Homocysteine levels are associated with hippocampus volume in type 2 diabetic patients
Article first published online: 20 JAN 2011
© 2011 The Authors. European Journal of Clinical Investigation © 2011 Stichting European Society for Clinical Investigation Journal Foundation
European Journal of Clinical Investigation
Volume 41, Issue 7, pages 751–758, July 2011
How to Cite
Shimomura, T., Anan, F., Masaki, T., Umeno, Y., Eshima, N., Saikawa, T., Yoshimatsu, H., Fujiki, M. and Kobayashi, H. (2011), Homocysteine levels are associated with hippocampus volume in type 2 diabetic patients. European Journal of Clinical Investigation, 41: 751–758. doi: 10.1111/j.1365-2362.2010.02464.x
- Issue published online: 9 JUN 2011
- Article first published online: 20 JAN 2011
- Received 17 August 2010; accepted 16 December 2010
- Hippocampus volume;
- insulin resistance;
- type 2 diabetes mellitus;
- voxel-based specific regional analysis system for Alzheimer’s disease
Eur J Clin Invest 2011; 41 (7): 751–758
Background Elevated total plasma homocysteine (tHcy) levels are associated with cognitive dysfunction, in which changes in the hippocampus plausibly play a pivotal role. We tested the hypothesis that elevated tHcy levels are correlated with hippocampus volume and insulin resistance in nondementia patients with type 2 diabetes.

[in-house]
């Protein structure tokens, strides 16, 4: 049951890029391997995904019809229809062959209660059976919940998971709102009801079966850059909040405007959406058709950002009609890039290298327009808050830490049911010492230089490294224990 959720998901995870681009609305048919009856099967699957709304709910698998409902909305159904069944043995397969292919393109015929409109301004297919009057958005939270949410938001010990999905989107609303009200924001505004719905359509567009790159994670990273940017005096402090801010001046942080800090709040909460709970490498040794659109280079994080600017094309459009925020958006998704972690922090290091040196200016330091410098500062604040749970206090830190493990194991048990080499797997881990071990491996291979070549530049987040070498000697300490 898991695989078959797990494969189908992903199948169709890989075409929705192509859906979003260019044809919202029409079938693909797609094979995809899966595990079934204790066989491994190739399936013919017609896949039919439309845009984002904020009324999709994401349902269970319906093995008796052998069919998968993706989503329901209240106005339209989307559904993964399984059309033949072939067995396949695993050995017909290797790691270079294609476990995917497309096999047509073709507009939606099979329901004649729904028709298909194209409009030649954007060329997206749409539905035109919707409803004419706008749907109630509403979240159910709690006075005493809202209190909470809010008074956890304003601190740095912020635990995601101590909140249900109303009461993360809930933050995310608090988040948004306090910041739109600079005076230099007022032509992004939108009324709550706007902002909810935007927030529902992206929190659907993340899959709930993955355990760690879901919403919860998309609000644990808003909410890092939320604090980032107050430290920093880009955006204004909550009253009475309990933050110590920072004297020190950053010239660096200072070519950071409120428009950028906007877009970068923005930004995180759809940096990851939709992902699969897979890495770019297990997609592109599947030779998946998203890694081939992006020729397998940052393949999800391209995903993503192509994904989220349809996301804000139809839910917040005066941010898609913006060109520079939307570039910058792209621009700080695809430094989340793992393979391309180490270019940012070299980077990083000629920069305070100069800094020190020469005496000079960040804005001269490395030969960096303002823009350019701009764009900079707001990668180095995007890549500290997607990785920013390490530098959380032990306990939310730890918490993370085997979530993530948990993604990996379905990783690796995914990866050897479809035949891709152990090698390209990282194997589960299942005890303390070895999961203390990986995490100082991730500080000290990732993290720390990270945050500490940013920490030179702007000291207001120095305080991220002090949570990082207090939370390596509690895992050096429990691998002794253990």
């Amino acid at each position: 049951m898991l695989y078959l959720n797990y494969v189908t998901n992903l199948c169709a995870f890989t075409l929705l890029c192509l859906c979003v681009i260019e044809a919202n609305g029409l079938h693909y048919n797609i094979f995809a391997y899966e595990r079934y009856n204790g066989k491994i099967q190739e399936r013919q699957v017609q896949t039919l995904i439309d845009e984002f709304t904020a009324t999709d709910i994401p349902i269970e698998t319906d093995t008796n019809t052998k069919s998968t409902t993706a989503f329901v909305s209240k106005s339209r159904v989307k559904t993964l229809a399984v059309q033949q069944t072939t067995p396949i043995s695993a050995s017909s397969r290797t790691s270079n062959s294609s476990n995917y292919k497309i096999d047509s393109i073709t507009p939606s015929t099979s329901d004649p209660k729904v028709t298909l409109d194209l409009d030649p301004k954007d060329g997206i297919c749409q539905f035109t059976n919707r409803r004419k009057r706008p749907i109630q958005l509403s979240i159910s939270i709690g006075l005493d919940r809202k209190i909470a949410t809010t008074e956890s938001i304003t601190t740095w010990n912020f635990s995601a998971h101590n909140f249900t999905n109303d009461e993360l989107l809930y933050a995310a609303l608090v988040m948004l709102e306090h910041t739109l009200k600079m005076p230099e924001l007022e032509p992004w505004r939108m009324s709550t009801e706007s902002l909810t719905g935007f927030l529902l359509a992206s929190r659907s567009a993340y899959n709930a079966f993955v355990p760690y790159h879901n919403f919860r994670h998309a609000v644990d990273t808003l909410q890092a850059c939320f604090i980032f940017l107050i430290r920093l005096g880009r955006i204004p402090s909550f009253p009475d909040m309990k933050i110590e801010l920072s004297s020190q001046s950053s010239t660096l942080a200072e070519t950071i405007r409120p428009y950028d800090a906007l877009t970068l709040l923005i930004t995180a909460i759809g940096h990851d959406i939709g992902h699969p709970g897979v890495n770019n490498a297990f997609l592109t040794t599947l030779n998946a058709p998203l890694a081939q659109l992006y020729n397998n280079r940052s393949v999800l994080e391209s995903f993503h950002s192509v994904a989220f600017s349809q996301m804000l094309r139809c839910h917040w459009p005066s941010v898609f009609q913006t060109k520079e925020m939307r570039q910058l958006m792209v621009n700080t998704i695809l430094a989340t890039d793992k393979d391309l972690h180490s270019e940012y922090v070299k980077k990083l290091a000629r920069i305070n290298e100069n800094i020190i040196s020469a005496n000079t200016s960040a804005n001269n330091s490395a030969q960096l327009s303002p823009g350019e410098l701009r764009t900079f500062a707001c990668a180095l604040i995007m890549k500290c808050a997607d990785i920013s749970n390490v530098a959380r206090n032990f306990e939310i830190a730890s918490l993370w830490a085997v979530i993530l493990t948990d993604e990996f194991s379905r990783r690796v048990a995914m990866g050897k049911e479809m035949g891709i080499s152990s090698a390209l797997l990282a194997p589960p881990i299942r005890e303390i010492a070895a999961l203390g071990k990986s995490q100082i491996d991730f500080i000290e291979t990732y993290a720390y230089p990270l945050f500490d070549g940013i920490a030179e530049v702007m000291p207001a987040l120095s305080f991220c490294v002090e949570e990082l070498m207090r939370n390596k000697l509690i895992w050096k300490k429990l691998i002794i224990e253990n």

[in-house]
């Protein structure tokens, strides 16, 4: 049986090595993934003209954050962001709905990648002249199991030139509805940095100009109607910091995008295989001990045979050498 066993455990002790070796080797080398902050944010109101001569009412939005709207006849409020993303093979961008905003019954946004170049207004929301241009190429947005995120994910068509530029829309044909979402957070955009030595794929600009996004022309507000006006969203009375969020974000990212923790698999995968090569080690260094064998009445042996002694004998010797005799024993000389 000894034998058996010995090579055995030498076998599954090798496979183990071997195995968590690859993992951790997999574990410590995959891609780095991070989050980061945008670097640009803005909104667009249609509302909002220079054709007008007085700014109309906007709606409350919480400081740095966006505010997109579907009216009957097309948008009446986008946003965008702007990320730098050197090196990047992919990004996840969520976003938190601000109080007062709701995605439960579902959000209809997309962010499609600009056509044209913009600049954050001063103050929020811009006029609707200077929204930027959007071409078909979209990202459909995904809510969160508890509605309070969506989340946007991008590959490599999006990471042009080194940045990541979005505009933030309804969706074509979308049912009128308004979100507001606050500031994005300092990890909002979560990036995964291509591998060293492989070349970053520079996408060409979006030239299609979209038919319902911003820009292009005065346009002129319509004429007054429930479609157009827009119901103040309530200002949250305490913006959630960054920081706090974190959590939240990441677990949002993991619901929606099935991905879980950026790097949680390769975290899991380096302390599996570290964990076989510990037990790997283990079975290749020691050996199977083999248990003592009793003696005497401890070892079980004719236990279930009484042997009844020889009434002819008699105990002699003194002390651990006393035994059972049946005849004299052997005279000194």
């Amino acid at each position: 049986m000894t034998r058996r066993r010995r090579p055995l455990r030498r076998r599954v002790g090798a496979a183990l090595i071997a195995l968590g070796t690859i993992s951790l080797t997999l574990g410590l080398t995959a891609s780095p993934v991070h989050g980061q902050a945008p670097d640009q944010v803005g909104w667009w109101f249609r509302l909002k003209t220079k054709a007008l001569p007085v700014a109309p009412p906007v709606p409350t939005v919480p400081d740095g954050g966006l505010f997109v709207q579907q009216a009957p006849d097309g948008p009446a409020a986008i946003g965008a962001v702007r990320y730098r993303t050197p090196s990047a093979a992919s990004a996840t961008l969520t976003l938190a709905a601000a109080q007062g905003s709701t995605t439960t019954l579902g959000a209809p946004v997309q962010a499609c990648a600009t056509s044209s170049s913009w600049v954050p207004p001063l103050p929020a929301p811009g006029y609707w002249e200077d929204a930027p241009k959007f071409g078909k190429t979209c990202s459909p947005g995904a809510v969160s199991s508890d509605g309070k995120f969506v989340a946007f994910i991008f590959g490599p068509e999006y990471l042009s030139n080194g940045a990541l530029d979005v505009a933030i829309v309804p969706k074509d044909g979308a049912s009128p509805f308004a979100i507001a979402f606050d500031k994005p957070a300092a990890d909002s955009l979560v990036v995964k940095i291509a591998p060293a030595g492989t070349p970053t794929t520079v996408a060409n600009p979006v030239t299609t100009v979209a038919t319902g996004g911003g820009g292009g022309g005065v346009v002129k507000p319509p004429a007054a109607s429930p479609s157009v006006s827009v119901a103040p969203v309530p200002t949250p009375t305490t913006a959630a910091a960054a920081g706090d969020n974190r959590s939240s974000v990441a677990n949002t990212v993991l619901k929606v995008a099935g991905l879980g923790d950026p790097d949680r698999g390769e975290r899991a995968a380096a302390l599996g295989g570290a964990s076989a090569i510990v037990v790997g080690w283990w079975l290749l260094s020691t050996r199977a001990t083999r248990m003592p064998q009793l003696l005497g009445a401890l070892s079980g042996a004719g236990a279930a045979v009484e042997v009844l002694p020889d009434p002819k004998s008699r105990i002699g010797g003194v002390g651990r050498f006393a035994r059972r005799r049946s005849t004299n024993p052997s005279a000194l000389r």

Materials and methods The study included 43 nondementia patients with type 2 diabetes, who were divided into two groups: a high tHcy group (age: 65 ± 8 years, mean ± standard deviation, n = 16) and a normal tHcy group (64 ± 9 years, n = 27). Hippocampus volume was quantified with a computer-assisted analysis using a magnetic resonance imaging (MRI) voxel-based specific regional analysis system developed for the study of Alzheimer’s disease (VSRAD), which yields a Z-score as the end point for the assessment of hippocampal volume.
Results The Z-score was higher in the high tHcy group compared to the normal tHcy group (P < 0·0001). The fasting plasma glucose (P < 0·01) and insulin (P < 0·0001) concentrations and the homoeostasis model assessment (HOMA) index (P < 0·0001) were higher in the high tHcy group than in the normal tHcy group. Multiple regression analysis showed that the main factors that influenced tHcy levels may be the Z-score and the HOMA index.
Conclusions Our results indicate that the elevated levels of tHcy in Japanese nondementia patients with type 2 diabetes are characterised by hippocampal atrophy and insulin resistance and that the Z-score and HOMA index may be the primary factors that influence tHcy levels.